Does my brand contribute more or less than its fair share of dollars relative to share of space?
The Share of Assortment vs. $ Share is also referred to as "Space to Sales", except our version is from POS data. Unless you are a buyer or an analyst for a retailer, most of the time you will not receive schematic input or have the lack of space planning software.
What we are essentially doing is looking at the products TDP (depth of distribution) relative to the products $ share of the category. We use TDP to calculate share of items or depth of items by dividing the products TDP into the category TDP to derive to a percent. Dollar share is derived in the same manner.
Let's assume your product is Bob's chips which is more of a regional brand since it has the least amount of distribution whereas all other brands are in the 90% range. So Bob's Chips is more like a regional brand trying to expand and grow in Retailer X, but the buyer is not convinced your brand deserves more facings or additional distribution. At the moment Bob's Chips ranks #4 (out of 5) in dollars from a standard brand in rank report. There are several analysis out there you could use to spin it, but in our example we will be using the Share of Assortment vs. $ Share report to relate how efficient Bob's Chips is, and how productive it can be with the allotted space it has on shelf vs. other brands.
Bob's Chips has a 17.5% share of category dollar using just 5.5% of the shelf space. This means Bob's Chips generates more than 3x the dollars relative to its share of space. This makes Bob's Chips an extremely efficient brand for the retailer. You can then state that Bob's Chips is under-spaced and should have more facings of its best-selling items in addition to increasing its breadth of distribution for the retailer. It is a proven brand performer.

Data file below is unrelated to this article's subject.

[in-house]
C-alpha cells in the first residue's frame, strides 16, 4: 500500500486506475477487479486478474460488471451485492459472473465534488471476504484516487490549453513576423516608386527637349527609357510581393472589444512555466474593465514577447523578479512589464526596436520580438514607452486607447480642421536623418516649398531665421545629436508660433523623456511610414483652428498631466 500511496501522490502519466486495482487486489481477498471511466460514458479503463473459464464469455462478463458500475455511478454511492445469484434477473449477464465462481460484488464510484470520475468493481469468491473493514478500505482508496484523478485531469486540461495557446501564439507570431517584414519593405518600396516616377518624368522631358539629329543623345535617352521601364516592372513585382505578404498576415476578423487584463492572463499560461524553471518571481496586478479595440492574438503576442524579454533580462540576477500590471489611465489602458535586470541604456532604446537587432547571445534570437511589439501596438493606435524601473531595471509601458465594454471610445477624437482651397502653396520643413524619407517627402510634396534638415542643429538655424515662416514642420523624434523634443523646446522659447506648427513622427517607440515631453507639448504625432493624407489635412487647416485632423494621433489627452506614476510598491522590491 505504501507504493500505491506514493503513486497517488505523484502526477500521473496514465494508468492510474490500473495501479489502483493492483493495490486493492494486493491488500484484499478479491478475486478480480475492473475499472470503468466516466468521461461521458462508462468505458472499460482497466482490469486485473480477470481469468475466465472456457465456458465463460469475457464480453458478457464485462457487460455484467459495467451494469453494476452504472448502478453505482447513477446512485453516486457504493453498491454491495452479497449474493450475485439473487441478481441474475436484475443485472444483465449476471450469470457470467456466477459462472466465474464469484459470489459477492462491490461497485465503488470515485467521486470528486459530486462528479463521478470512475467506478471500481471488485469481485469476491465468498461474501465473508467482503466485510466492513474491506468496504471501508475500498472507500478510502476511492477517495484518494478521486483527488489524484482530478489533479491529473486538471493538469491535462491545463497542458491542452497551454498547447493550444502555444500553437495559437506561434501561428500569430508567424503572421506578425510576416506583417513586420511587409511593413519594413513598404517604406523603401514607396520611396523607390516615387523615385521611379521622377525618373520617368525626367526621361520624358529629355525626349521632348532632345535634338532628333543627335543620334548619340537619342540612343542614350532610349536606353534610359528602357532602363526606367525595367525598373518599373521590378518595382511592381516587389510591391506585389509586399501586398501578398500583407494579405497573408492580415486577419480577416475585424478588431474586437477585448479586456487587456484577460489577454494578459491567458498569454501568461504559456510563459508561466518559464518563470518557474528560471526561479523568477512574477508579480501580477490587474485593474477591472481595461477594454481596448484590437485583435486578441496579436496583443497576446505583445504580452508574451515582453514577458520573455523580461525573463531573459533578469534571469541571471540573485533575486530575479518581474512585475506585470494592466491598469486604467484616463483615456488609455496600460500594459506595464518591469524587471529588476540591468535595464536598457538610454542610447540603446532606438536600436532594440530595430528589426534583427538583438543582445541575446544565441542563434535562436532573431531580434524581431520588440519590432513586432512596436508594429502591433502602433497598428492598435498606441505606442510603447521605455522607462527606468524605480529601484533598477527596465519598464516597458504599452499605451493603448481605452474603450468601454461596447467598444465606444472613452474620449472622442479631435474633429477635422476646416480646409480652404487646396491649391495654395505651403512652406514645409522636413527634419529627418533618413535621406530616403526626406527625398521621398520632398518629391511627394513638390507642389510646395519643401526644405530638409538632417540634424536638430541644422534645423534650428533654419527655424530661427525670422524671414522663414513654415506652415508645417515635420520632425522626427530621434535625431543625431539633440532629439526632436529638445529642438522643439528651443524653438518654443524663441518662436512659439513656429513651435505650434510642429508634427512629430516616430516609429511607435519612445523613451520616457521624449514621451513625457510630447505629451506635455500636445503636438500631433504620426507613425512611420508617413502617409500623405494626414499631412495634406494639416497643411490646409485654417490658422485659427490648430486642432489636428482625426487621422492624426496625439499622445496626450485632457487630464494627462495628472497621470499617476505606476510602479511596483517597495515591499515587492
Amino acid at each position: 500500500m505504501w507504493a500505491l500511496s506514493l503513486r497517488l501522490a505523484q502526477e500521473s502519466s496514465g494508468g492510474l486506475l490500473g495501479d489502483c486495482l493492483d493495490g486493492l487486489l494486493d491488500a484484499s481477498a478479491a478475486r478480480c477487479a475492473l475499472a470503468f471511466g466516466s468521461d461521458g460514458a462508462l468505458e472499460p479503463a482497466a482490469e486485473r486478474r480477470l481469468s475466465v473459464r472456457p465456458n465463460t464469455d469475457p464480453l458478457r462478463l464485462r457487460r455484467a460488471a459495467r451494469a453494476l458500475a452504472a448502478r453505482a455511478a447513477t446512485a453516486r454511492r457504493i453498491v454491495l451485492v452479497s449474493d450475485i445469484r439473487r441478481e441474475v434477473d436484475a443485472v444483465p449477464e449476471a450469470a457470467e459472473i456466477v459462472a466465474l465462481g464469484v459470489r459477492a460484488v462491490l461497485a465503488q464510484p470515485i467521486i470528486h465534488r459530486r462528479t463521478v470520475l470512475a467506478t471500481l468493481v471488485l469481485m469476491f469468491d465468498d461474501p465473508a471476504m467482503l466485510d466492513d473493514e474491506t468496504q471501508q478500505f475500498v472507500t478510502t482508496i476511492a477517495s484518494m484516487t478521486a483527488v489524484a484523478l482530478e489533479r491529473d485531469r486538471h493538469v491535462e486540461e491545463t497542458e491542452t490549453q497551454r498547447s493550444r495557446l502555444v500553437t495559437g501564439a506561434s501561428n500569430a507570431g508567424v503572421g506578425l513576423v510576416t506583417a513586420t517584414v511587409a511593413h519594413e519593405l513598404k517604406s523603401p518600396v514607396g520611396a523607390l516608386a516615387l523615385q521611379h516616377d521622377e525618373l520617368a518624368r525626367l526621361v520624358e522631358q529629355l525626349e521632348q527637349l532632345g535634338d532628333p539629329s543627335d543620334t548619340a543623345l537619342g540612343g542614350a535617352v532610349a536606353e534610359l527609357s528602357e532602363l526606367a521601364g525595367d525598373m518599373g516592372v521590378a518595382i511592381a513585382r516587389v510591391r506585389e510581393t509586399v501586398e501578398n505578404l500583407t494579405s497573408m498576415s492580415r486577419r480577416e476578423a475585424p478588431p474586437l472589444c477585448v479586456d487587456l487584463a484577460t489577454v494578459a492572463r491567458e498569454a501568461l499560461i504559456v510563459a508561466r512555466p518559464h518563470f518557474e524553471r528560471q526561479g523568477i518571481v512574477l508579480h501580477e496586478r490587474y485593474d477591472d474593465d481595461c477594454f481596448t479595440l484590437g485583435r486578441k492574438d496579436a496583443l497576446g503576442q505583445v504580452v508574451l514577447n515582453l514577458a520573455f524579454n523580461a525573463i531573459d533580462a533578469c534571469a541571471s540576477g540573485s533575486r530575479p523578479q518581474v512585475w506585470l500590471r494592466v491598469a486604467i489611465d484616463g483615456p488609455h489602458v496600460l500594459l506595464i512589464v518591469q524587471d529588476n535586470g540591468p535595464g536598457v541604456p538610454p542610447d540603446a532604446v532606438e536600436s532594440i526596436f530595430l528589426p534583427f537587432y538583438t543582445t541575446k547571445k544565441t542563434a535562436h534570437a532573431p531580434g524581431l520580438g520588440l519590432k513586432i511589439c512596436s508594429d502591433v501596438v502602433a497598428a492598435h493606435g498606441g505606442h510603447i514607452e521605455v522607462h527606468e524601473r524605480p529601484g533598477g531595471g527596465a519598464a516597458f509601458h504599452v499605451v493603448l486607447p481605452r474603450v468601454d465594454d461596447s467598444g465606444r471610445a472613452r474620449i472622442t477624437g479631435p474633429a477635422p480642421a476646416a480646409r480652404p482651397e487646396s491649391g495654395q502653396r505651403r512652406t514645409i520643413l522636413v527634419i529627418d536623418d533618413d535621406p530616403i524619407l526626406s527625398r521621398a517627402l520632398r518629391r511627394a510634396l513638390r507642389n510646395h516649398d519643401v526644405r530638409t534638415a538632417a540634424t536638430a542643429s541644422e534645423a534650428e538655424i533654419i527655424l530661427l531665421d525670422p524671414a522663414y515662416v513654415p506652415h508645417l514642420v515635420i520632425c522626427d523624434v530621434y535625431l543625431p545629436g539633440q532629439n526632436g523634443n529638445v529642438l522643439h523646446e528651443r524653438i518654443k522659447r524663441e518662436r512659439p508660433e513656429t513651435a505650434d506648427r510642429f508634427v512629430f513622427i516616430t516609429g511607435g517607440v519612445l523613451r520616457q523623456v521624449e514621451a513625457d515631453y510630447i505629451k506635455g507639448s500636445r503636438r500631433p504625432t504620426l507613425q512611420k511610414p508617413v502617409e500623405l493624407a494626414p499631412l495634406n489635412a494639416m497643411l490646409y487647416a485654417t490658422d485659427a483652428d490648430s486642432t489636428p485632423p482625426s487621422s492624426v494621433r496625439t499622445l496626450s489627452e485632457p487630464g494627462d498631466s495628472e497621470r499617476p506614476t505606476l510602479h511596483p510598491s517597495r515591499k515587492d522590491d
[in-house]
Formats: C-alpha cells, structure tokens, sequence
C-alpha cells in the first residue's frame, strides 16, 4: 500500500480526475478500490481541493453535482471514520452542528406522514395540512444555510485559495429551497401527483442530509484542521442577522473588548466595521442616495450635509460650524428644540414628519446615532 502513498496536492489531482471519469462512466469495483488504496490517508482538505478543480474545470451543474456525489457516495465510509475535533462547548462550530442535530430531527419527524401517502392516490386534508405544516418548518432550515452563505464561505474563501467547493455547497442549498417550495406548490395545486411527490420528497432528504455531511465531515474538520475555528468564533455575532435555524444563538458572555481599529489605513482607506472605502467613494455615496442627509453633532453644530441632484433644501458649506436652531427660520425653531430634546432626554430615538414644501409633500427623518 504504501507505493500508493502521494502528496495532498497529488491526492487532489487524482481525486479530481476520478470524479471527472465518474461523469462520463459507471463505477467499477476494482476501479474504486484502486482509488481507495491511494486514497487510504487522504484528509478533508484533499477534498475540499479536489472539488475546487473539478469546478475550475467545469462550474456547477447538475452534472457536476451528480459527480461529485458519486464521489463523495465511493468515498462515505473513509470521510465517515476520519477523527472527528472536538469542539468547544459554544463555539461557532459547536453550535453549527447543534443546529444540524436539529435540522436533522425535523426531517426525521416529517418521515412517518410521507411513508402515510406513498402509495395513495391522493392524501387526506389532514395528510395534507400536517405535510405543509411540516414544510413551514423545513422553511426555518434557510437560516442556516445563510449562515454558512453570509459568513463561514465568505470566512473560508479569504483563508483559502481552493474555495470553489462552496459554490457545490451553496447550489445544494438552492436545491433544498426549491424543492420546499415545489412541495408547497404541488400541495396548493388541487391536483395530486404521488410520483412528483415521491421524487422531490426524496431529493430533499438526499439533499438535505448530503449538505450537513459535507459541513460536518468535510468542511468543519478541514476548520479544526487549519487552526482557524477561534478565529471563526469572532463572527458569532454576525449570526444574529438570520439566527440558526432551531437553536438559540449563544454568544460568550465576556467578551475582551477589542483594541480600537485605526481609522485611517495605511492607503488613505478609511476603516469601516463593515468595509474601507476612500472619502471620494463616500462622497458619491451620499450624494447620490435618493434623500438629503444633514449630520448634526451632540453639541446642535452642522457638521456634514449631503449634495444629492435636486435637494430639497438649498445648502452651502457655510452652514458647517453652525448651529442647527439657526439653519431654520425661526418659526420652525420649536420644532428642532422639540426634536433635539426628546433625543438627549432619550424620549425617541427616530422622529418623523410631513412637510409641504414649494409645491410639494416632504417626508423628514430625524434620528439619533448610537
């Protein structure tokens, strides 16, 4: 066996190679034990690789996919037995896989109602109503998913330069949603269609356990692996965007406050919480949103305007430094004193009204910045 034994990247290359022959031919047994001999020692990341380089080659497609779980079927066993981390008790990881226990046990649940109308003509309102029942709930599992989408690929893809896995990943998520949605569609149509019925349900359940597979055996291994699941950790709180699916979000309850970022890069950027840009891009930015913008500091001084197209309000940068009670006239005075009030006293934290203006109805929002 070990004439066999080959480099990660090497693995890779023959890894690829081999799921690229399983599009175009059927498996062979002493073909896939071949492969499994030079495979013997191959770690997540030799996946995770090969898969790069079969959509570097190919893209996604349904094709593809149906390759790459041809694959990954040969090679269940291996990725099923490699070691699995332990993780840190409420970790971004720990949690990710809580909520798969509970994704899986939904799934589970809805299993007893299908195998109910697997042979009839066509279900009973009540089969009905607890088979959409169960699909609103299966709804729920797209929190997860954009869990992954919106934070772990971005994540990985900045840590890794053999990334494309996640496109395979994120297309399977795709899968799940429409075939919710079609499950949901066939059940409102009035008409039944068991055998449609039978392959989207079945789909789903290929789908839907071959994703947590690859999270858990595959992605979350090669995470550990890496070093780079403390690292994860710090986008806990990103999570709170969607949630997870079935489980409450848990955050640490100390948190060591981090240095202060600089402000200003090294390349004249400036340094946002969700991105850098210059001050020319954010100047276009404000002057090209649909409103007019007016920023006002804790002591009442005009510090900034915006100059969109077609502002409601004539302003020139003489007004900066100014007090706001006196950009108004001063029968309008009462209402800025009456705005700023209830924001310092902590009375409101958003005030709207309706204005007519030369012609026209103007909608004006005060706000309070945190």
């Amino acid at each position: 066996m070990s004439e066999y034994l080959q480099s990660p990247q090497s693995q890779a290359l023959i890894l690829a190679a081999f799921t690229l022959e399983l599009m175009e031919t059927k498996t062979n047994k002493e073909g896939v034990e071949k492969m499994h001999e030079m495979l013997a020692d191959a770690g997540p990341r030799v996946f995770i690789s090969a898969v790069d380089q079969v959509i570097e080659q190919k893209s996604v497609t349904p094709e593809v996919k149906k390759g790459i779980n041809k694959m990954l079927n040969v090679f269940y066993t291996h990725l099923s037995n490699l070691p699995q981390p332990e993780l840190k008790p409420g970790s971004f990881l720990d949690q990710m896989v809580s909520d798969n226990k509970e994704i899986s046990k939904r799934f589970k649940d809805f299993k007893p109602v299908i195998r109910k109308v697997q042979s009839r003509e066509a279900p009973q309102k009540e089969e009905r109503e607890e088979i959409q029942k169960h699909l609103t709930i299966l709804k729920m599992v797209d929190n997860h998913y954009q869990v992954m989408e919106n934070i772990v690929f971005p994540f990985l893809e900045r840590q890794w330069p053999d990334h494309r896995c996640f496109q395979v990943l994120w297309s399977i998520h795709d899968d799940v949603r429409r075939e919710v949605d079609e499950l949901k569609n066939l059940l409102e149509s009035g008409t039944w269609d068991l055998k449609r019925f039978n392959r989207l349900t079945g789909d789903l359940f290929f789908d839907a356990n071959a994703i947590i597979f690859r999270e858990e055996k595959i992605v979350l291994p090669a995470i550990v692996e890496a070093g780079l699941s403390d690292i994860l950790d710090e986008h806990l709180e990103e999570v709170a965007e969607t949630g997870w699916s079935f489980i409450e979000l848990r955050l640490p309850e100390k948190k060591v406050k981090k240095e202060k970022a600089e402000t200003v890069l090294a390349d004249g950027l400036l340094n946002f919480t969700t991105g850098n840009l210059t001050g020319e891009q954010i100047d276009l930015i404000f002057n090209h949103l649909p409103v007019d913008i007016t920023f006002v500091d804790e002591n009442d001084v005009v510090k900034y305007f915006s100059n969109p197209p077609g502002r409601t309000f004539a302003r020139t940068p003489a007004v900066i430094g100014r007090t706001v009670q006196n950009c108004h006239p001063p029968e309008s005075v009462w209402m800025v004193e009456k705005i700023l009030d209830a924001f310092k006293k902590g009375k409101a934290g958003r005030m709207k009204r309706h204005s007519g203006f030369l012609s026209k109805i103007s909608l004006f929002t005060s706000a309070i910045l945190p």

The buyer might come back with saying that other brands are also under-spaced too and they rank higher than you. In this instance, you can state the differences in the indices. I mentioned earlier that Bob’s Chips sells more than 3x its dollars vs. its share of space. I simply calculated the (share of dollars / Share of items) x 100 to get an index number showing the relationship between the two factors. Bob’s Chips has a share over space index of 321 which is higher than any of the other brands under-spaced in the category. For example, Blue Chips ranks 2nd best-selling brand and is under-spaced. But the $ Share over item index shows Blue Chips generates 2x the dollars vs. share of space while Bob’s does more than that and its share of the category is not too far behind Blue’s share, so we can help validate this point.
This is just one factor you can use among many other analysis out there that you can compile into a story and build a sales deck.
Share of items = (Products TDP / Category TDP)
$ Share = (Products dollars / Category Dollars) this should be a standard measure available to you in a database.
Share / item index = ($ share / share of items) x 100
See the example charts below.
Whenever a brand or product has a higher share of items over $ share, it is over-spaced. When reversed, it is under-spaced. See Excel table below with the data.